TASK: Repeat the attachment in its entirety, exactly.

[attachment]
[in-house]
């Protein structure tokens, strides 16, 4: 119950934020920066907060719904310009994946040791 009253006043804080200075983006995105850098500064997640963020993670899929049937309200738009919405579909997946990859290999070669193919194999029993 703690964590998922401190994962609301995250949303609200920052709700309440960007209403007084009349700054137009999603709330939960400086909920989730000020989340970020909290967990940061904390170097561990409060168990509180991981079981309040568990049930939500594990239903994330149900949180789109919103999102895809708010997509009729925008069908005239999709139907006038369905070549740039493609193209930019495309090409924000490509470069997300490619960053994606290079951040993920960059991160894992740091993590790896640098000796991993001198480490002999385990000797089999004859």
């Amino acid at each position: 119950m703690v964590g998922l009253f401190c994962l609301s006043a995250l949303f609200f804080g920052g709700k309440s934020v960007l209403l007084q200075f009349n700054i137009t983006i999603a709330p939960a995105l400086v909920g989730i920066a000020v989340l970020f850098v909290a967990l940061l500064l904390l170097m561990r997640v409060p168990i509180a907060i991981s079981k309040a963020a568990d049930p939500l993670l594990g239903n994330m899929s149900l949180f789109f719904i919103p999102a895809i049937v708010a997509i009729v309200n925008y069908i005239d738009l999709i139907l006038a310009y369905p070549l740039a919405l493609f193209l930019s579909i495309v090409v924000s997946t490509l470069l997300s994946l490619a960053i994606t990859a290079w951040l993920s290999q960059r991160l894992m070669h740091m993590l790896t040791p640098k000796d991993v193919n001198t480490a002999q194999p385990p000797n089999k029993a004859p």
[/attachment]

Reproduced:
[in-house]
């Protein structure tokens, strides 16, 4: 119950934020920066907060719904310009994946040791 009253006043804080200075983006995105850098500064997640963020993670899929049937309200738009919405579909997946990859290999070669193919194999029993 703690964590998922401190994962609301995250949303609200920052709700309440960007209403007084009349700054137009999603709330939960400086909920989730000020989340970020909290967990940061904390170097561990409060168990509180991981079981309040568990049930939500594990239903994330149900949180789109919103999102895809708010997509009729925008069908005239999709139907006038369905070549740039493609193209930019495309090409924000490509470069997300490619960053994606290079951040993920960059991160894992740091993590790896640098000796991993001198480490002999385990000797089999004859």
């Amino acid at each position: 119950m703690v964590g998922l009253f401190c994962l609301s006043a995250l949303f609200f804080g920052g709700k309440s934020v960007l209403l007084q200075f009349n700054i137009t983006i999603a709330p939960a995105l400086v909920g989730i920066a000020v989340l970020f850098v909290a967990l940061l500064l904390l170097m561990r997640v409060p168990i509180a907060i991981s079981k309040a963020a568990d049930p939500l993670l594990g239903n994330m899929s149900l949180f789109f719904i919103p999102a895809i049937v708010a997509i009729v309200n925008y069908i005239d738009l999709i139907l006038a310009y369905p070549l740039a919405l493609f193209l930019s579909i495309v090409v924000s997946t490509l470069l997300s994946l490619a960053i994606t990859a290079w951040l993920s290999q960059r991160l894992m070669h740091m993590l790896t040791p640098k000796d991993v193919n001198t480490a002999q194999p385990p000797n089999k029993a004859p």